For criminal proceedings commencing in the NSW Supreme or District Courts, orders for a trial by judge alone are governed by Section 132 of the Criminal Procedure Act 1986. Either the prosecution or the accused may make an application to the Court for trial of judge alone, which the Court will grant “if it considers it is the interests of justice to do so”. However “the accused has a power of veto; and if both parties agree, the judge must make the order” (Farrugia  NSWCCA 197, , Basten JA). The only caveat to this is a safeguard requiring the accused to have sought advice from an Australian legal practitioner on the effect of such an order (s132(6)).
In this way, the fundamental nature of accused’s preference to be tried by a member of their peers is preserved. If the accused objects, they will not be tried by judge alone.
The COVID-19 Legislation Amendment (Emergency Measures) Act 2020 (NSW) inserted s365 into the Criminal Procedure Act, which permits the Court to order that the accused person be tried by Judge alone. However, consistent with the standard legislation: if the accused does not consent, the order cannot be made. In this way, the fundamental right of the accused to a fair trial is reflected.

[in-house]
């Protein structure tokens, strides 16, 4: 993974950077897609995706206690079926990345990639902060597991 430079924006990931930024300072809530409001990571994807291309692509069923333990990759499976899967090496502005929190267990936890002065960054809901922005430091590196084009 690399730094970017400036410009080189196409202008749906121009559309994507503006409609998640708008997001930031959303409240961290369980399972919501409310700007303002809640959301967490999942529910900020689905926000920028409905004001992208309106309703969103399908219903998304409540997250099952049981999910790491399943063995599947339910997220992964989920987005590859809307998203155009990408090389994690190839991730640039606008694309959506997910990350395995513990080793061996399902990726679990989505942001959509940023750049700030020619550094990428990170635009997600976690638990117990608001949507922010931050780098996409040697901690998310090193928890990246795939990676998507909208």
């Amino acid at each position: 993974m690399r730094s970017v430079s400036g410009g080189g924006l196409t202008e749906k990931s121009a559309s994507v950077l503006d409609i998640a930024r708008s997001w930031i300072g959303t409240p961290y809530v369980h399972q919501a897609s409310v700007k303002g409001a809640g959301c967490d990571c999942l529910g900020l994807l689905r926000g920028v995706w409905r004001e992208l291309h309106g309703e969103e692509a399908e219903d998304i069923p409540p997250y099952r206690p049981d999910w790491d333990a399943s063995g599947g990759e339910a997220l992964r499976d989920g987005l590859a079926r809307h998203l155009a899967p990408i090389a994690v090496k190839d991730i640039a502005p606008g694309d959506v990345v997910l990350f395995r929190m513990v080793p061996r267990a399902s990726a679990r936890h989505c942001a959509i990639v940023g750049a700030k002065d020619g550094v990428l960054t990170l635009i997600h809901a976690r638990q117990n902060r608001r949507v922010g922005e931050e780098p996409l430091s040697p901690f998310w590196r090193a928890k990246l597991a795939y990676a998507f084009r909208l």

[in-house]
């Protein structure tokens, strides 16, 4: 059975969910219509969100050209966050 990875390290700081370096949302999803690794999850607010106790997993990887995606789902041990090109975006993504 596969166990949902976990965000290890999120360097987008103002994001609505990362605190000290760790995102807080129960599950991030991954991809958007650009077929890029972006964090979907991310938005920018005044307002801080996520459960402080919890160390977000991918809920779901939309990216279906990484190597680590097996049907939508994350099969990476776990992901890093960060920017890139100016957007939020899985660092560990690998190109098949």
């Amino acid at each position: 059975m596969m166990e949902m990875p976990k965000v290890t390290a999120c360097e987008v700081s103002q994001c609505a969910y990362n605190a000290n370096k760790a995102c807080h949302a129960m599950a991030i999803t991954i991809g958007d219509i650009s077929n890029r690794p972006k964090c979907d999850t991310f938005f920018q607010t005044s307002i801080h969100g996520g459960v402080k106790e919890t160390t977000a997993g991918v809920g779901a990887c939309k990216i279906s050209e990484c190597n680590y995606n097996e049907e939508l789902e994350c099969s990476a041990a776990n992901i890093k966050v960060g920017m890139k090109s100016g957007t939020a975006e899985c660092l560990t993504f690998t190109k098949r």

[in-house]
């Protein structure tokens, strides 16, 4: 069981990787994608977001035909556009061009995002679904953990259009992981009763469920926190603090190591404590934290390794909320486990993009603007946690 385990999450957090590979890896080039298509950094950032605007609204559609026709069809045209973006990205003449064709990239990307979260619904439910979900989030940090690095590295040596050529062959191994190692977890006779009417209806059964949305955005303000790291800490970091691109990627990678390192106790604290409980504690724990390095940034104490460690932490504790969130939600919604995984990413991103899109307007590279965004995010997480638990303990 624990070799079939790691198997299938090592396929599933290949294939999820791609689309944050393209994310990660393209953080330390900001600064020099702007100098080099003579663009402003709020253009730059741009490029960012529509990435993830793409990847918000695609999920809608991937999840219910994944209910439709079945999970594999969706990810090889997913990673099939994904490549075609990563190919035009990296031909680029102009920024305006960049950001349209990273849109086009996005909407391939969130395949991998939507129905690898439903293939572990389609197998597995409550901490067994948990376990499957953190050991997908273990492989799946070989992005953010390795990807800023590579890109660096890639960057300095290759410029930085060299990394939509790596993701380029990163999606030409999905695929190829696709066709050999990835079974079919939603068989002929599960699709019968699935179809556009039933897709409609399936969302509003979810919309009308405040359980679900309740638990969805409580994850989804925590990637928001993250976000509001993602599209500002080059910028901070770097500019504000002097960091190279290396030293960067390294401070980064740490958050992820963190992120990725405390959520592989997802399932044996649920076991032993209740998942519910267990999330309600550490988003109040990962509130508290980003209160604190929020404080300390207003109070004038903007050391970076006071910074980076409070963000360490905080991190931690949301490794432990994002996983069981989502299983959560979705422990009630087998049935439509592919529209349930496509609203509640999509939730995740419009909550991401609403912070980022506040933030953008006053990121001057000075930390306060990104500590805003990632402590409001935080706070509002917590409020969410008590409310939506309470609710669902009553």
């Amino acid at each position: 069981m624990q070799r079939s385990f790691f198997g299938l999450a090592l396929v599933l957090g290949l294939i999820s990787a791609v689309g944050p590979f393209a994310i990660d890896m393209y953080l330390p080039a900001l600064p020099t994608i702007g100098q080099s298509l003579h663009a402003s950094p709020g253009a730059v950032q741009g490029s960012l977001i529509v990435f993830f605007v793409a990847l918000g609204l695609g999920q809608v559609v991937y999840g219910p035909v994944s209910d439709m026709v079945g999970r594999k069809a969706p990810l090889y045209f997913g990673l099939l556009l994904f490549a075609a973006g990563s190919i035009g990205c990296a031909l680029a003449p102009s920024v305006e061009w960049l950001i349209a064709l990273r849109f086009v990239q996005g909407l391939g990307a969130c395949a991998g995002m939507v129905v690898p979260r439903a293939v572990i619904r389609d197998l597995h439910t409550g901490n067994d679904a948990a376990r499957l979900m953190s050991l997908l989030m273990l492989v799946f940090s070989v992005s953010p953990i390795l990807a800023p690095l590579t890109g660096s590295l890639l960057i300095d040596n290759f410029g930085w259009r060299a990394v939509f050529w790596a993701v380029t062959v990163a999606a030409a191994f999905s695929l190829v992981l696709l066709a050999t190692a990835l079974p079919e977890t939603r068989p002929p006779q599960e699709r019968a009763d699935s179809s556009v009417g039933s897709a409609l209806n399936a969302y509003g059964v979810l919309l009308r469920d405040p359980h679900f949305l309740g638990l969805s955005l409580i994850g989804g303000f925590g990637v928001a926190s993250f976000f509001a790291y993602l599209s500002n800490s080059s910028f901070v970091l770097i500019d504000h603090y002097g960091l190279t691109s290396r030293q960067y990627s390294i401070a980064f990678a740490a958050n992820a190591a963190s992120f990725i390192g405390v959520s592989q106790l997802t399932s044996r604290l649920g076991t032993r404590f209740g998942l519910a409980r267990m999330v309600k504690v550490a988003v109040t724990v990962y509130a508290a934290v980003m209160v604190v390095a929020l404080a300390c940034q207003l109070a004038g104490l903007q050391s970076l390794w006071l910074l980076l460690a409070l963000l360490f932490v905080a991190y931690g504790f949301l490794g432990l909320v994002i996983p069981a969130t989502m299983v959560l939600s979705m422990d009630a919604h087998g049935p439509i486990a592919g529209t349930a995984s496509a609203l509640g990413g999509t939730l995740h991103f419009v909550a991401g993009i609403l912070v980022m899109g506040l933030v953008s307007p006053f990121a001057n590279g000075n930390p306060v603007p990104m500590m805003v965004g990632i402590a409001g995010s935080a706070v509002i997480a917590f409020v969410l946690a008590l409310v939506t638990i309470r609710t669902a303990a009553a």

Over the border, the story is significantly different. The ACT’s COVID-19 Emergency Response ACT 2020 (ACT) differs significantly from its NSW equivalent, and indeed COVID legislation enacted in any other State or Territory.
This difference comes in the form of the inserted s68BA into the ACT”s Supreme Court Act. s68BA(3) allows, during the COVID pandemic, the Court to order that an accused will be trialed by judge alone, regardless of whether the accused has consented. It may only order that the accused be tried without a jury if it is satisfied the order will “ensure orderly and expeditious discharge of the business of the Court”, and “is otherwise in the interests of justice”. In this manner, the ACT is currently the only jurisdiction that has enacted legislation allowing for essentially “forced” judge alone trials.
R v UD (No 2)  ACTSC 90 : The Facts